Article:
Tuesday, August 23, 2016

Meet ERIC READ of Ben Lomond Chapter

Born in Nebraska into a family of eight children, Eric Read enlisted in the Army right after high school graduation. For the next 20 years, he roamed around the world going first to Germany and France, then a tour in Italy followed by two tours in Vietnam, and another tour in Germany. When his military career was over, he worked for the Pocatello Post office retiring in 2001. His earliest memory of writing poetry is while he was on his first tour in Vietnam. Honing his craft came after he moved to Brigham City and joined the Ben Lomond Poets. Eric says, Clarence Socwell, La Von Carroll and others too numerous to mention have helped him grow as a poet. A member of UTSPS since 2004, Eric currently serves as our treasurer (second time), has been our president, Chapters Coordinator, and served as treasurer for Ben Lomond Poets for several years. He feels that the association of the many members in UTSPS has helped him become a better poet. 
Winter Night Solitude
    The night is darkening round me,
    The wild winds coldly blow;
    But a tyrant spell has bound me
    And I cannot, cannot go.  Emily Bronte
The sound of wind disturbs my sleep,
its moaning awakening old memories.
Limbs brush against cabin walls -
scratching, scraping.
Wrapped in my blanket, I stir the coals

and build up the fire.

Ghosts arise in the flames,
dancing with the wind. For a moment
your face appears, and a finger of flame
beckons me to join you.
I slowly succumb to forces I cannot
resist. Closer, closer to the flames.

The door crashes open, startling me. |
When I turn back, you are gone.
Like the trees obscured by falling snow,
you vanish in the night wind.

Eric H. Read

Thursday, August 11, 2016

Meet CLARENCE SOCWELL of Ben Lomond Chapter

CLARENCE P. SOCWELL, a native Utahn and graduate from the University of Utah, is a poet who has won over 1000 prizes in national contests including second in  the prestigious  grand prize contest of the National Federation of State Poetry Societies and the grand prize in the 1995 Iliad Literary Awards.   He was named Utah State Poet of the Year in 1977 for his book Intrinsic Tapestries.  He is a past president of League of Utah Writers, Utah State Poetry Society, and The National Federation of State Poetry Societies as well as holding many other positions in these organizations.

He tells us:  My mother had scrapbooks full of poems as newspapers and magazines printed a lot.  She taught me poems to recite before I could read.  Once, at about four years old, I recited one on the radio at a dance-a-thon.  My fifth grade teacher encouraged me to write when I had finished my other work.  I filled many notebooks with my verse, stories, and essays.  In high school, I took creative writing in addition to regular English. Later, a fellow poet Maxine Jennings told me about UTSPS which I joined.  So that is how it was and is still.
A DAY FOR BURNING by Clarence P. Socwell

Smoke spins in gray vertiginous swirls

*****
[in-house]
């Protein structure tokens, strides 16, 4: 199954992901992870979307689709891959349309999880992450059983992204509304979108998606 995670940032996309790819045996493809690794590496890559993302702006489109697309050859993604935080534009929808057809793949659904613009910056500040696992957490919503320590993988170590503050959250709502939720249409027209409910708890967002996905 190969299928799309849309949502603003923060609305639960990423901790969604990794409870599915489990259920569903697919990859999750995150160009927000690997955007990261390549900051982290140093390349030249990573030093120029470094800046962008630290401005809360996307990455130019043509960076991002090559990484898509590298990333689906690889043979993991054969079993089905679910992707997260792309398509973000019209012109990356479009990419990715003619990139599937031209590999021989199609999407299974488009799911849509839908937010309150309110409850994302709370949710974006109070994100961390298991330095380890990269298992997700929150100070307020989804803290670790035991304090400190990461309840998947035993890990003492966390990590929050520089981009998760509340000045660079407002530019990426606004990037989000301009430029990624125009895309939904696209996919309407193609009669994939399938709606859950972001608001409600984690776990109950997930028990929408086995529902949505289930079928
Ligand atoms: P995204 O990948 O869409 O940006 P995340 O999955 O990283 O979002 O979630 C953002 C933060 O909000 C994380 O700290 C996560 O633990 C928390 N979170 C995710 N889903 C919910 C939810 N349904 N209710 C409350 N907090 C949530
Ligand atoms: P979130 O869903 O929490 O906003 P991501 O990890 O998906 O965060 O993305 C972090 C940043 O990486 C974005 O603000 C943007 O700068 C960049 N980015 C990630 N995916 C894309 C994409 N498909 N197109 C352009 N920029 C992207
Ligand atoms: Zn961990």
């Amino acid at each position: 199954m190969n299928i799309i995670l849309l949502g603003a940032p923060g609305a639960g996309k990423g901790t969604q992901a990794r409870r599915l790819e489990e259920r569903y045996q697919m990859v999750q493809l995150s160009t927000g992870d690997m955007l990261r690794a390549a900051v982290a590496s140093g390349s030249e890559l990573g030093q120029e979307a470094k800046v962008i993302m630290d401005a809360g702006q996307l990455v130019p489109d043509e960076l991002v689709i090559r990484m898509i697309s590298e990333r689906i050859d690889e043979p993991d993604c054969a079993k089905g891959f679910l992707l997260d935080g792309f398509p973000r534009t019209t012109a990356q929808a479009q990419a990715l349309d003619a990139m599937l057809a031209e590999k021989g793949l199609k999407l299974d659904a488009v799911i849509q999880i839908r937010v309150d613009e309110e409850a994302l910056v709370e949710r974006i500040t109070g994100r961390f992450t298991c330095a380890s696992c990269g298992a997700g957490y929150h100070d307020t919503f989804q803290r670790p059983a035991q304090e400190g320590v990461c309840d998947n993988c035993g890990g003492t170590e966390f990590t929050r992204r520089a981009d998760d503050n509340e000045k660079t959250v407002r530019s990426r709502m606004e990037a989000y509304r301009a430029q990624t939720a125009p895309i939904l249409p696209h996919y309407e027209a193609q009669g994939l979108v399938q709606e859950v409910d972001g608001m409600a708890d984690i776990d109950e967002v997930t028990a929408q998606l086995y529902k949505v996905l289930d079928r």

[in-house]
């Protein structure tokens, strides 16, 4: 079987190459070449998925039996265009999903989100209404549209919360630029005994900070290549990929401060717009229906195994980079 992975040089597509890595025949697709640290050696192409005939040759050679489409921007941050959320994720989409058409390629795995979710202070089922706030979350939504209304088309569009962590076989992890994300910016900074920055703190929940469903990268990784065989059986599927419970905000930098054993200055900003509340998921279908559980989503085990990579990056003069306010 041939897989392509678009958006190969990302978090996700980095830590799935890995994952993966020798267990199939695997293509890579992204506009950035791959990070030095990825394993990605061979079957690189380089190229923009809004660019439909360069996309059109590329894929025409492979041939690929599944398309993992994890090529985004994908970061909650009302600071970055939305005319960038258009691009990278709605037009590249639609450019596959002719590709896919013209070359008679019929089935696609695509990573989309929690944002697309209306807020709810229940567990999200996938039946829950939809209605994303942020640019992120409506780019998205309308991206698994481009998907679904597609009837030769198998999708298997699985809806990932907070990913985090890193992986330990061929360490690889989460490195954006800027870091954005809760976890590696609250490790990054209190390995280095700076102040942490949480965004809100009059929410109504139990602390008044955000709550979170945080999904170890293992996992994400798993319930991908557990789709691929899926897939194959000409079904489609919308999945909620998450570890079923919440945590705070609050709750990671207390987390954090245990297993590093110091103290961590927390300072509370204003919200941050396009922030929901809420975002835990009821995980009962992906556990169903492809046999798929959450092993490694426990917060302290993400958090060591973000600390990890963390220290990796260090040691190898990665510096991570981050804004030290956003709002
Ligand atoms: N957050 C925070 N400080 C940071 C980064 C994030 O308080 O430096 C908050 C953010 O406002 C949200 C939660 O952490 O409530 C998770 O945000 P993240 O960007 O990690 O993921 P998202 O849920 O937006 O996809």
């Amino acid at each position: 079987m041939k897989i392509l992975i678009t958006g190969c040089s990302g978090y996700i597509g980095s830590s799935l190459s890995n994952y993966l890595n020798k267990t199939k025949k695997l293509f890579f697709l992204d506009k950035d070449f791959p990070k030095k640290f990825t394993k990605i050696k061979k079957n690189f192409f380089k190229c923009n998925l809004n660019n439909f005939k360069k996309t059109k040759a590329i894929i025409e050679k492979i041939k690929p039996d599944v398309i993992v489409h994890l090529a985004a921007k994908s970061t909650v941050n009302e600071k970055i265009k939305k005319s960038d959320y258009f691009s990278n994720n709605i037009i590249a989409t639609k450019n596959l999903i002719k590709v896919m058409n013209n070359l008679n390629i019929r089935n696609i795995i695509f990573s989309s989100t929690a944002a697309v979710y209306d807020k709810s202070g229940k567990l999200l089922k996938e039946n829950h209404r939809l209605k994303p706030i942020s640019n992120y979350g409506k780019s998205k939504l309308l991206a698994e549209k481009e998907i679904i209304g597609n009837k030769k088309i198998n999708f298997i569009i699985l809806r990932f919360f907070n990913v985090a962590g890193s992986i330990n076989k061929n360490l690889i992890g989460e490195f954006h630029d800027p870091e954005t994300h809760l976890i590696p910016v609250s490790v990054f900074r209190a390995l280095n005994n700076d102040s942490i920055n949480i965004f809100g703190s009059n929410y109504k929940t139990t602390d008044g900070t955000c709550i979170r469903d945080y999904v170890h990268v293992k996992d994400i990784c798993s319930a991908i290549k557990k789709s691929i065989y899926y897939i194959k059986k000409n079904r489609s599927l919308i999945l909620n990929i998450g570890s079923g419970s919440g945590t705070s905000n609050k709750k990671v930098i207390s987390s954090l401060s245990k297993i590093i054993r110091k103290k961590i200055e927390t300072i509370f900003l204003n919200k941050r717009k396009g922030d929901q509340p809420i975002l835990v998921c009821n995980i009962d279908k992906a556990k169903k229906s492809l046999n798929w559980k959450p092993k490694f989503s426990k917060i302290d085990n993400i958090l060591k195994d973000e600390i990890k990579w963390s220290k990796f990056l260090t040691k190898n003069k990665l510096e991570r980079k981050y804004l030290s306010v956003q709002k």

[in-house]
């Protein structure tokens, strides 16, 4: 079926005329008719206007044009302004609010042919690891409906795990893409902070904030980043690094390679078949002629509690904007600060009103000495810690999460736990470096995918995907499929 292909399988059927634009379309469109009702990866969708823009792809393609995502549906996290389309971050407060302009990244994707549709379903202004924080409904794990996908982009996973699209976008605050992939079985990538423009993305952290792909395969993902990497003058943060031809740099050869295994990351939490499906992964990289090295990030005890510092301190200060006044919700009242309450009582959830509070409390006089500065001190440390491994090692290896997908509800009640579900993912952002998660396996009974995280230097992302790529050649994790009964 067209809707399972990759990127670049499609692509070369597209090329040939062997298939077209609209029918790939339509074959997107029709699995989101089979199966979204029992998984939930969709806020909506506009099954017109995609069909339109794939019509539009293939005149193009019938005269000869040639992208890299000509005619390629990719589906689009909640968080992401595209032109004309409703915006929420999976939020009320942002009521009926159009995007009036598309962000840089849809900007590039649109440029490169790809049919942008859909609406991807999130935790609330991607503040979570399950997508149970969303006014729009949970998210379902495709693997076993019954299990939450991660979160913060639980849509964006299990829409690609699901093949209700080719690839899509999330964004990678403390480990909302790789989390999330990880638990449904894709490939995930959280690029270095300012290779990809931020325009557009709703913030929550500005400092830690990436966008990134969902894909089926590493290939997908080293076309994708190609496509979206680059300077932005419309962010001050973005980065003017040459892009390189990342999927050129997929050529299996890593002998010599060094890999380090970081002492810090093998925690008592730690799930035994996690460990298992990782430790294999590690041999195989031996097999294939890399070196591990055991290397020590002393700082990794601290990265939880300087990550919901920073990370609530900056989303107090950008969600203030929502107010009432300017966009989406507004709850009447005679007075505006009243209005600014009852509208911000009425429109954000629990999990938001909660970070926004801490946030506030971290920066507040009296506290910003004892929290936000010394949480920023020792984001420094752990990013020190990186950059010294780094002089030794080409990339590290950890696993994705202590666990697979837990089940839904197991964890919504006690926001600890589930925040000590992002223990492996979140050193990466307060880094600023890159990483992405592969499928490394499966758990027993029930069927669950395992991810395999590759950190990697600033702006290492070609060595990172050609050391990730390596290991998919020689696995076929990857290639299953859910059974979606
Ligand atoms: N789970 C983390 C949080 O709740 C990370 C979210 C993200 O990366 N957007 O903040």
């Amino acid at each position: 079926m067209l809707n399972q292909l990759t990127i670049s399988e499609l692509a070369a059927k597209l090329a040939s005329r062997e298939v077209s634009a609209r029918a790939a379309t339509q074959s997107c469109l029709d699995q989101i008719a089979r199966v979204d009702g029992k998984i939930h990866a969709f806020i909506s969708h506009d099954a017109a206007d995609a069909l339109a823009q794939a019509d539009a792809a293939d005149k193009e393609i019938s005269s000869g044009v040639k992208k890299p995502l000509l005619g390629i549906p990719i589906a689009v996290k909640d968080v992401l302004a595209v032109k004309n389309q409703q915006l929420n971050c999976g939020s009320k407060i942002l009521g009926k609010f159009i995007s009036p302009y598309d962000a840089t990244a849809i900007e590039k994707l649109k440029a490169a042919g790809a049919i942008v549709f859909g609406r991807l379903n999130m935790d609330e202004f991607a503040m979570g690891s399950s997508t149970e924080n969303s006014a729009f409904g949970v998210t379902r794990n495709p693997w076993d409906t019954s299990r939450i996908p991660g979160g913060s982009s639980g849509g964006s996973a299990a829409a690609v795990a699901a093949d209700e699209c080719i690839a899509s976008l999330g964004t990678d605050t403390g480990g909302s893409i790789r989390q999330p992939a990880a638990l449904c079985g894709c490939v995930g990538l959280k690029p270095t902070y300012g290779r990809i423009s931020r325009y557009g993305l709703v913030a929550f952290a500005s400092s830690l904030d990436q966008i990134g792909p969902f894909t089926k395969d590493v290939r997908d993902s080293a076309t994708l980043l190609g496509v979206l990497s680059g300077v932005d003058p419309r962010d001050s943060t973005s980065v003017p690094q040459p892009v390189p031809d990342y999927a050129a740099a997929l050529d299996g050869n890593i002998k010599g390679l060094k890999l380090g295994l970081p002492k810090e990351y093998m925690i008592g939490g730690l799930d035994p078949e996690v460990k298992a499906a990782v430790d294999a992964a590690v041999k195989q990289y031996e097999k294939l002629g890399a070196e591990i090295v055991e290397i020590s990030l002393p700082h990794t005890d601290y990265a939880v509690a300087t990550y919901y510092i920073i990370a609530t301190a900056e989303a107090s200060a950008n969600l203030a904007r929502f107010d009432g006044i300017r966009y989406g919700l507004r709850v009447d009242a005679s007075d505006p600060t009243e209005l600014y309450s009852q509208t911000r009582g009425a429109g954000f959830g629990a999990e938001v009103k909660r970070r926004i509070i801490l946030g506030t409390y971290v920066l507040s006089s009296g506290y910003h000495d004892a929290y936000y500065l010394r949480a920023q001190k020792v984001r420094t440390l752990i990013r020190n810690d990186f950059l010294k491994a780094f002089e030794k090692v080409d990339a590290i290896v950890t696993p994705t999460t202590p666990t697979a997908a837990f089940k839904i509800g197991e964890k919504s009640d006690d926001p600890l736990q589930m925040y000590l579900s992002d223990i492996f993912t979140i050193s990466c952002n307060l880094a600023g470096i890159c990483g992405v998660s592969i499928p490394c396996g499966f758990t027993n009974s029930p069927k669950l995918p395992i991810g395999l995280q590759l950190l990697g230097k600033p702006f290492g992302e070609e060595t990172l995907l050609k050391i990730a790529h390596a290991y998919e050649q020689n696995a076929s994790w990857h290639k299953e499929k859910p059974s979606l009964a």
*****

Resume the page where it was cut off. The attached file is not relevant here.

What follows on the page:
from dry sticks, leaves, and grass that I toss
in the pit used for firing burnished pottery.
Flames burst through the tangle as cinders
catch the breath of oxygen in the tender breeze.
An occasional gray segment of burned bark
flutters skyward before diving again, 
a winged Icarus flying too close to the sun.

Now, three magpies, cousins of Syberian crows, 
black symbols of isolation, demiurgic powers, 
spiritual strength, swoop from pine to spruce 
before cawing and rasping on the silent air.
As I add more tinder to the fire, I wonder what
messages Icarus and crows have spun for me
like smoke from past vertiginous swirls. 

Monday, August 1, 2016

Meet VERA OGDEN BAKKER from Rhyme and Reason Chapter

Vera Ogden Bakker grew up in Utah. She taught elementary school  for  25+ years. After retirement, she started writing children's books and poetry, She joined UTSPS in 1989, serving as president of the Ben Lomond chapter, Rhyme and Reason chapter and the state organization plus as editor of NFSPS Strophes newsletter for two years. Active as the president of Wasatch Writers and League of Utah Writers and the Ogden branch and Utah chapter of Pen women, she currently lives in an assisted living center in Bountiful. Receiving many local, state and national awards, her latest poetry book Borrowed Breath is available at Amazon.com

At A Poetry Reading by Vera Ogden Bakker

Mike's poetry starts with a low hum. Then it
revs up, shifts gears and roars to life, emitting
syllables. He steers
you into your fears,
then stops, leaves you to find your own way out.

Sara's poetry flows smooth as warm honey,
Rhymes ripple in your ears, drip on your cheeks.
Rhythm distilled sounds
spill into rapids,
evaporate in a frothy whirlpool.

Harry's poetry quivers on a thin stem.
Each bud unfolds one petal at a time
to a lush bouquet
of color. The play
of pollen on the air makes your roots tremble.

Kendra's poetry speaks with a forked tongue.
Words slither sideways and sneak up on you
or strike you between
the eyes, hiss scale green,
rattle in her throat and constrict your heart.

Rob's poetry emerges from a chrysalis,
hovers just out of reach. Feelers luring,
it lands soft as light,
only to take flight
on gauzy wings beyond your frantic grasp.

Friday, July 22, 2016

Meet SHANE D. WILLIAMS of Redrock Writers